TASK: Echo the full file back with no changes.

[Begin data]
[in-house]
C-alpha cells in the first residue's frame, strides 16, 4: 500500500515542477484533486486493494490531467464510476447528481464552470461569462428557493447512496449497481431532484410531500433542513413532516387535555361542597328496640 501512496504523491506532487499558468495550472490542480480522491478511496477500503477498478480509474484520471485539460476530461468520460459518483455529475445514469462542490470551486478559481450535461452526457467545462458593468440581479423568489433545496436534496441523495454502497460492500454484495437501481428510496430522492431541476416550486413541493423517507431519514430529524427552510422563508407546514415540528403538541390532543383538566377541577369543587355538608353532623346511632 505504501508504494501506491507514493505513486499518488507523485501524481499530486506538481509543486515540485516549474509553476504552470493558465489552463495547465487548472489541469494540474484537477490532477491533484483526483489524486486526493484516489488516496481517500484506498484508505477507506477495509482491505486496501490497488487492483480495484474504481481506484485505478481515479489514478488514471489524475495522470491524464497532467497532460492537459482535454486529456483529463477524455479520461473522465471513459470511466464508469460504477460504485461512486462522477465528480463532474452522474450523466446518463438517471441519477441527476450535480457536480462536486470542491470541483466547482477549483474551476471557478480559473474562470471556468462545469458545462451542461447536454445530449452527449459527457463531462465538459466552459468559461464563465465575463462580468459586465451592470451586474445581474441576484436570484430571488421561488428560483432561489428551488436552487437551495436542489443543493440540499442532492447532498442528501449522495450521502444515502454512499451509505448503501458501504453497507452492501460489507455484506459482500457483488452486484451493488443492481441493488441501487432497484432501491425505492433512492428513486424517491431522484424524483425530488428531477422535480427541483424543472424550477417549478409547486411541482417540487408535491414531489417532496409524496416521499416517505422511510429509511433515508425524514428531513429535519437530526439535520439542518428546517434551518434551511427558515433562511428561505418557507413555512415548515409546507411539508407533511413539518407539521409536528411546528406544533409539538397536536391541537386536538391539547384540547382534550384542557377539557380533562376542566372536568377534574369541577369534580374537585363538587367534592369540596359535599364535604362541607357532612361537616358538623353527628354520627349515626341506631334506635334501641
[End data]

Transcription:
[in-house]
C-alpha cells in the first residue's frame, strides 16, 4: 500500500515542477484533486486493494490531467464510476447528481464552470461569462428557493447512496449497481431532484410531500433542513413532516387535555361542597328496640 501512496504523491506532487499558468495550472490542480480522491478511496477500503477498478480509474484520471485539460476530461468520460459518483455529475445514469462542490470551486478559481450535461452526457467545462458593468440581479423568489433545496436534496441523495454502497460492500454484495437501481428510496430522492431541476416550486413541493423517507431519514430529524427552510422563508407546514415540528403538541390532543383538566377541577369543587355538608353532623346511632 505504501508504494501506491507514493505513486499518488507523485501524481499530486506538481509543486515540485516549474509553476504552470493558465489552463495547465487548472489541469494540474484537477490532477491533484483526483489524486486526493484516489488516496481517500484506498484508505477507506477495509482491505486496501490497488487492483480495484474504481481506484485505478481515479489514478488514471489524475495522470491524464497532467497532460492537459482535454486529456483529463477524455479520461473522465471513459470511466464508469460504477460504485461512486462522477465528480463532474452522474450523466446518463438517471441519477441527476450535480457536480462536486470542491470541483466547482477549483474551476471557478480559473474562470471556468462545469458545462451542461447536454445530449452527449459527457463531462465538459466552459468559461464563465465575463462580468459586465451592470451586474445581474441576484436570484430571488421561488428560483432561489428551488436552487437551495436542489443543493440540499442532492447532498442528501449522495450521502444515502454512499451509505448503501458501504453497507452492501460489507455484506459482500457483488452486484451493488443492481441493488441501487432497484432501491425505492433512492428513486424517491431522484424524483425530488428531477422535480427541483424543472424550477417549478409547486411541482417540487408535491414531489417532496409524496416521499416517505422511510429509511433515508425524514428531513429535519437530526439535520439542518428546517434551518434551511427558515433562511428561505418557507413555512415548515409546507411539508407533511413539518407539521409536528411546528406544533409539538397536536391541537386536538391539547384540547382534550384542557377539557380533562376542566372536568377534574369541577369534580374537585363538587367534592369540596359535599364535604362541607357532612361537616358538623353527628354520627349515626341506631334506635334501641